Noises Off, which officially opens on Broadway Jan. 14, is the classic play-within-a-play. The plot follows an ill-fated touring production — troubled by bad luck, terrible acting, romantic misunderstandings, falling set pieces and alcoholic mishaps — with hilarious consequences.
Just In! See Megan Hilty, Andrea Martin, Daniel Davis and Cast in First Shots From Broadway's Noises Off
While the show is a farce, with situations and characters that become increasingly ridiculous, the cast admits that some of the scenes are painstakingly familiar. They found themselves relating to their outrageous characters far more than they were expecting to.
David Furr, who plays Garry Lejeune, was bemused to recognize so much of himself in his character, a very serious actor who can't seem to finish a thought or sentence. "I'm coming to find that many of us are actors like him because when we're in rehearsals…," he laughs. "We’re all doing that [not finishing a thought or sentence]."
"We're all realizing how much like our characters we are," he continues. "You think, 'Oh these are funny characters.' And then you realize, 'Oh. They're not that far from me, or any of us,' so that's been very revealing."
"We as performers definitely see ourselves in these people," agrees Rob McClure, who plays the over-worked and underpaid stage manager, Tim Allgood. "I think we've all have had moments already in the rehearsal room process where we've inadvertently said one of our lines, not in context."
McClure says that in preparation for his role, director Jeremy Herrin had him stage managing during some of the rehearsals and part of this involved tracking props. A recurring joke in Noises Off is that Andrea Martin's character, Dotty Otley, has trouble remembering when she is supposed to enter with a plate of sardines. McClure says that while helping Martin keep track of her prop, the sardines, the two would find themselves inadvertently reenacting the gag from the show.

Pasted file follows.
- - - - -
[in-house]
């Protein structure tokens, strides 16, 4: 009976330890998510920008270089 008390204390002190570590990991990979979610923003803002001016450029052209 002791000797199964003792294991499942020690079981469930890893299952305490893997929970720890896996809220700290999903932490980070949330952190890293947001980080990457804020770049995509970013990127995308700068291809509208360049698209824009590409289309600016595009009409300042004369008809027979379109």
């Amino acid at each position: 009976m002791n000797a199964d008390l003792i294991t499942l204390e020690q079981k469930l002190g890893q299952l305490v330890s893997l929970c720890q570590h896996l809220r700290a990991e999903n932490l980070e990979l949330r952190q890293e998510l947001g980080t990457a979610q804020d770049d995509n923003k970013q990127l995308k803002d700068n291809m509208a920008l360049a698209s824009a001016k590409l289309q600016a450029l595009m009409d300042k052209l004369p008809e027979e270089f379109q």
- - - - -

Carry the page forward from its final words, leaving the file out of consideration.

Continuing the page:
"Andrea Martin came off stage and she went to take the sardines back with her and I said, 'Actually, you leave the sardines.' She said, 'I leave the sardines?' I said, 'You leave the sardines, you take the newspaper.'" This went back and forth for a moment until they suddenly realized that they were essentially running her exact lines from the play. "It does hit very close to home for most of us," he says.
"Every once in a while, somebody will unintentionally do something that is just exactly like their character," adds Daniel Davis, who plays an ageing, alcoholic actor. In constant search of the next bottle of scotch, Davis' Selsdon Mowbray is forever muddling his entrances and forgetting his cues.
"I've sort of based him off of two or three people that I’ve known over the years who like to come onstage with a little nip — a little Dutch courage to help them get through," he says. "They're completely professional but they've been doing it for so many years that their comfort level is on some days, higher than others...I haven't fortunately gotten to the place where I need a tipple," chuckles Davis.
"They’re all archetypes of people that we’ve worked with," agrees Jeremy Shamos. He plays Frederick Fellowes, a perpetually distressed actor who "isn't the sharpest tool in the shed." Shamos says that while he and the cast have found themselves reenacting moments from the play and highlight the laughable side of an actor's personality, Noises Off also brings to light a lot of the charm that is involved in making theatre. “The show does have the spirit of the love and the family that gets created when you do a play, and I think that's very sweet," he says. "The heart of the play is really creating a family and creating that 'show must go on' kind of feeling."
Like every family, with all their imperfections, the characters in Noises Off love, hate, bicker and support one another, to the very end — or curtain call.
To purchase tickets and for more information, visit RoundaboutTheatre.org.